• 1962: CORE restaurant sit-ins, Route 40, Aberdeen, Maryland
  • 1963: Martin Luther King, Jr. speech, 8/28, Lincoln Memorial, and later to meet King at Willard Hotel, Washington, DC
  • 1965: Injured at State Capitol Building, Montgomery, Alabama, leading black high school students in voter registration march, 3/13
  • 1965: First homosexual rights demonstration ever - Independence Hall, Philadelphia, 7/4
  • 1967: "Armies of Night" march on Pentagon, Arlington, VA[11]
  • 1968: Martin Luther King, Jr. funeral, Atlanta - cared for Martin Jr. and Dexter week of funeral at King house in Vine City
  • 1968: Lincoln Park and Conrad Hilton, Chicago, Democratic National Convention riots at Grant Park
  • 1969: Spoke at Black Panther Party's Revolutionary People's Constitutional Convention, Temple University, Philadelphia
  • 1970: "Rebirth of Dionysian Spirit," National Gay Liberation Conference, Austin, TX[15]
  • 1972: First Rainbow Family Gathering, Granby, CO
  • 1974–1977: Survived metastatic lung cancer
  • 1978–1983: Traveled worldwide with Buckminster Fuller, collaborated on his last six books, published last book posthumously in 1992 (Fuller died in 1983); Philadelphia, California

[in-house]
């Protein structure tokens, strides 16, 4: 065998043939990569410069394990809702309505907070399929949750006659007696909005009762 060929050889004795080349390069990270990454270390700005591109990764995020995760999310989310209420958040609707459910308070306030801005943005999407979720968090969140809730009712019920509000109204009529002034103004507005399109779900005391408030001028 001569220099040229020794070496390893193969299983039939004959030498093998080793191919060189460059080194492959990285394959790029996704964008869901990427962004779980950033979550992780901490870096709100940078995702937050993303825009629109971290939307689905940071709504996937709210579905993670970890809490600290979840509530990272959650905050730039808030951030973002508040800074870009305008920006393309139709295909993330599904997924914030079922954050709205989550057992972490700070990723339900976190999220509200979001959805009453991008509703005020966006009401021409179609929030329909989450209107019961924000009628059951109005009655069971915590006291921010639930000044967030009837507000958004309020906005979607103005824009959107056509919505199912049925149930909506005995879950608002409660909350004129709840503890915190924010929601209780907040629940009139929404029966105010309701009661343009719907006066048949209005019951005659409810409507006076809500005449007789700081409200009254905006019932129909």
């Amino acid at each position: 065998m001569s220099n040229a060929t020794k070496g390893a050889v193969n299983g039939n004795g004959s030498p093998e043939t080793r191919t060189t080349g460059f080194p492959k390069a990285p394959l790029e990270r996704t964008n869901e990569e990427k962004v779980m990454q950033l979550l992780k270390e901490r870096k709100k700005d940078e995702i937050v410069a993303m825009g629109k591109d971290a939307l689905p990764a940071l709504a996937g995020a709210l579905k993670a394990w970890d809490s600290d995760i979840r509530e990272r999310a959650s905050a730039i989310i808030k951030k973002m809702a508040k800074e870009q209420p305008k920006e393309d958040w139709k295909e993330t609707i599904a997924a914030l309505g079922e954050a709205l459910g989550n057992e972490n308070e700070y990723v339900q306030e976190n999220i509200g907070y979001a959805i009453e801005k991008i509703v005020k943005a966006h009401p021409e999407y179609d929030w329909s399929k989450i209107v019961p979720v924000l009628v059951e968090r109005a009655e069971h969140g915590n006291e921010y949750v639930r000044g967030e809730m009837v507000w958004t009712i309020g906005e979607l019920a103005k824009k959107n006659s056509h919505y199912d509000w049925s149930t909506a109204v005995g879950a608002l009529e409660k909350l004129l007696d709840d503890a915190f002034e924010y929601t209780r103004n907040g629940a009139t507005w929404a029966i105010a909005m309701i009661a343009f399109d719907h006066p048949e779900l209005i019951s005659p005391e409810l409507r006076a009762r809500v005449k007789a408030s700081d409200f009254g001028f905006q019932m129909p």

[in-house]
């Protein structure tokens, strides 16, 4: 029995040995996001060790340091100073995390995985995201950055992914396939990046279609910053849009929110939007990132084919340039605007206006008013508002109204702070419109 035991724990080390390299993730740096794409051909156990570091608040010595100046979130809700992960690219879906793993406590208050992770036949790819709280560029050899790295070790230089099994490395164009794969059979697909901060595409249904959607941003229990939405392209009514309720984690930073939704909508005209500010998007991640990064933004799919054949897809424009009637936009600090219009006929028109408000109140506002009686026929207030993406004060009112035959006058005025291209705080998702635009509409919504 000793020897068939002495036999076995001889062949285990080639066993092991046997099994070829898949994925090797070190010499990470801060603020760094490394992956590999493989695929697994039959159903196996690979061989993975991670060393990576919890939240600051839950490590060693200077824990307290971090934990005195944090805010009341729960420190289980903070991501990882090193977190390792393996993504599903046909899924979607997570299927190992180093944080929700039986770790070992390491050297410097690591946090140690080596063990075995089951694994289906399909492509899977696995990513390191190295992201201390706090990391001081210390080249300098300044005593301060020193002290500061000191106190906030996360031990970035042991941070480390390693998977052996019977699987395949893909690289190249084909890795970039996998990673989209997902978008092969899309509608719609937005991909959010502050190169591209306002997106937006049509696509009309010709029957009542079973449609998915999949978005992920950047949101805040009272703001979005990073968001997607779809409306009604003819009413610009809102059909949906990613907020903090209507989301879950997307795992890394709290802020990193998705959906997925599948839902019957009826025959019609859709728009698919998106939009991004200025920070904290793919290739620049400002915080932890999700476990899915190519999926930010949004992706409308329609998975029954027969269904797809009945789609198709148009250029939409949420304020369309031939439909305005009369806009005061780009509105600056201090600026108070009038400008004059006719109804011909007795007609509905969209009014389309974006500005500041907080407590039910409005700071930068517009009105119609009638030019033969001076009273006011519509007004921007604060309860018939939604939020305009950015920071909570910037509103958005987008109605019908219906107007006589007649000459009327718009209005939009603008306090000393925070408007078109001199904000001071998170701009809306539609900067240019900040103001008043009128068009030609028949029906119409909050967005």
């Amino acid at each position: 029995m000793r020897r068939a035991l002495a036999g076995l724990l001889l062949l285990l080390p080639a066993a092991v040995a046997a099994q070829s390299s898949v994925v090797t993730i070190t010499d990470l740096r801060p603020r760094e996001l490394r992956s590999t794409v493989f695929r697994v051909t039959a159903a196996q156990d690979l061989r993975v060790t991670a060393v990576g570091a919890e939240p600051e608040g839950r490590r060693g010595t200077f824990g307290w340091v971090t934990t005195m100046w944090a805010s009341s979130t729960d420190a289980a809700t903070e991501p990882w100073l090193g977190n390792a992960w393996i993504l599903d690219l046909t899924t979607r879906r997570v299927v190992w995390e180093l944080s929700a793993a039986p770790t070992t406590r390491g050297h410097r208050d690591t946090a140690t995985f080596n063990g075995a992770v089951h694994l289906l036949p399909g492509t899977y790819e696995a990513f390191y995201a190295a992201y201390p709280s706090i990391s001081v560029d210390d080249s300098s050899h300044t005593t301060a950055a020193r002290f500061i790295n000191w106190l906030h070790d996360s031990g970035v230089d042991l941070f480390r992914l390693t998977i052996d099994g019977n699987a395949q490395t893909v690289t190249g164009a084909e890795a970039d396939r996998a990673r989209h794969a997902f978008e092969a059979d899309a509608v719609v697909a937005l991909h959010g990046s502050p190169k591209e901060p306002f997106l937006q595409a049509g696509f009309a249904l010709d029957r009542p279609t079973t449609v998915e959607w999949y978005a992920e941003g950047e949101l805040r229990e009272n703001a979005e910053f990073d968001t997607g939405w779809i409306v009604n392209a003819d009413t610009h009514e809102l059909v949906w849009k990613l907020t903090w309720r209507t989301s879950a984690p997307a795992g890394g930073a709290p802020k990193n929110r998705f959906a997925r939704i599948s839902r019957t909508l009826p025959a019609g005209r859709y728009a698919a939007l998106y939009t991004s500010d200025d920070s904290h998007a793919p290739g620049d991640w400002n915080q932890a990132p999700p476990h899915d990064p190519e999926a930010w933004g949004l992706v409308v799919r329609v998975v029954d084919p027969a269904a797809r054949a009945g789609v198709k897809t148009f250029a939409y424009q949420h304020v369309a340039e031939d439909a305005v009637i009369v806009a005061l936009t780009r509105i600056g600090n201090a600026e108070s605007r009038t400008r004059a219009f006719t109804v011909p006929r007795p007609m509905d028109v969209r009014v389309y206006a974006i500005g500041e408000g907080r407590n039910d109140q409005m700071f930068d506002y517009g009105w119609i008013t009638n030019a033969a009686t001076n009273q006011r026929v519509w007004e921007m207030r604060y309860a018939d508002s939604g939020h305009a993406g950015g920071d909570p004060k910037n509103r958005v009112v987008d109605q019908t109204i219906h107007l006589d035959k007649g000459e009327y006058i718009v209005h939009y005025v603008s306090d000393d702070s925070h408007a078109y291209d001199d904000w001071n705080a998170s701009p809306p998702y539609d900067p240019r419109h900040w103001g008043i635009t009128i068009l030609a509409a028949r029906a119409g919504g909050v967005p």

• 1988: First employee of We the People with AIDS and charter member of ACT-UP, Philadelphia
  • 1992: ACT-UP members injured at demo at Bellevue Stratford Hotel, numerous ACT-UP arrests around the country
  • 1996: Sat on FDA panel that recommended approval of first potent protease inhibitors
  • 1997: Critical Path AIDS Project - Supreme Court overturns Communications Decency Act on internet censorship - lead litigant
  • 1999: Kuromiya vs. United States of America - class action suit on medical use of marijuana.

See also[edit]


  1. ^ a b Susie Ling (September 20, 2016). "The Kuromiyas of Monrovia: A Family of Unsung Heroes". Rafu Shimpo. Retrieved January 7, 2019.
  2. ^ Emmer, Pascal (2012-02-01). "Talkin' 'Bout Meta-Generation: ACT UP History and Queer Futurity". Quarterly Journal of Speech. 98 (1): 89–96. doi:10.1080/00335630.2011.638664. ISSN 0033-5630. S2CID 145395943.
  3. ^ a b c d e f g h i j k l m n o p q r Lubin, Joan; Vaccaro, Jeanne (2020). "AIDS infrastructures, queer networks: Architecting the critical path". First Monday. doi:10.5210/fm.v25i10.10403. ISSN 1396-0466. S2CID 225026921.